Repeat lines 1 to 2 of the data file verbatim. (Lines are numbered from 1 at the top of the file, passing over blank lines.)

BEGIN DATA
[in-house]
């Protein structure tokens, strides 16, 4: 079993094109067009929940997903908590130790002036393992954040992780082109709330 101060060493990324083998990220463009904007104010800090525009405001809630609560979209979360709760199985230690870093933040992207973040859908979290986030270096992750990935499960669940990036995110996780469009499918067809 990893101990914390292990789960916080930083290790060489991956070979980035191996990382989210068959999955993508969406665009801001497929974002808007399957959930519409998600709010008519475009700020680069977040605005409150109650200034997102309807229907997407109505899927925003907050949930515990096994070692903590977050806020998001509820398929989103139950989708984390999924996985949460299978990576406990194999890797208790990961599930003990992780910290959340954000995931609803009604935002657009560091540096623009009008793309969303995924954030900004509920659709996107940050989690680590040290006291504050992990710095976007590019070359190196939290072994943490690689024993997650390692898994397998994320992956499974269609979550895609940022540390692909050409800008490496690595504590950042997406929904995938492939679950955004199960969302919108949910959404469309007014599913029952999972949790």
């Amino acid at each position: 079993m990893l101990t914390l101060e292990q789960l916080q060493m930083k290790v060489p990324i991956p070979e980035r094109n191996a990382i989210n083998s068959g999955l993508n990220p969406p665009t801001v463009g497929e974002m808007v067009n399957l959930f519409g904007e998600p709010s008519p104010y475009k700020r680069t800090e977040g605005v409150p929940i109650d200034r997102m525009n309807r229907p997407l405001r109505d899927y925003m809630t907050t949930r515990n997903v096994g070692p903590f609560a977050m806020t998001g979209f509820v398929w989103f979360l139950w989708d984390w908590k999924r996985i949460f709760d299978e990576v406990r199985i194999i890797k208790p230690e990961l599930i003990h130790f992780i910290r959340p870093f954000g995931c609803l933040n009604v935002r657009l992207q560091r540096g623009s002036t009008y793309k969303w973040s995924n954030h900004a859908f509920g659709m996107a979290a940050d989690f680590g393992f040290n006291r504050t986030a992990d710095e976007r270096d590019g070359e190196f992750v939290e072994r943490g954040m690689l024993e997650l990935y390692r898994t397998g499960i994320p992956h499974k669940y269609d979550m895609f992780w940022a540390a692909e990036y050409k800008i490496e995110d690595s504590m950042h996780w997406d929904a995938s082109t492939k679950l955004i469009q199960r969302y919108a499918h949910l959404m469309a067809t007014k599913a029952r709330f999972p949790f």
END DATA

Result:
[in-house]
């Protein structure tokens, strides 16, 4: 079993094109067009929940997903908590130790002036393992954040992780082109709330 101060060493990324083998990220463009904007104010800090525009405001809630609560979209979360709760199985230690870093933040992207973040859908979290986030270096992750990935499960669940990036995110996780469009499918067809 990893101990914390292990789960916080930083290790060489991956070979980035191996990382989210068959999955993508969406665009801001497929974002808007399957959930519409998600709010008519475009700020680069977040605005409150109650200034997102309807229907997407109505899927925003907050949930515990096994070692903590977050806020998001509820398929989103139950989708984390999924996985949460299978990576406990194999890797208790990961599930003990992780910290959340954000995931609803009604935002657009560091540096623009009008793309969303995924954030900004509920659709996107940050989690680590040290006291504050992990710095976007590019070359190196939290072994943490690689024993997650390692898994397998994320992956499974269609979550895609940022540390692909050409800008490496690595504590950042997406929904995938492939679950955004199960969302919108949910959404469309007014599913029952999972949790």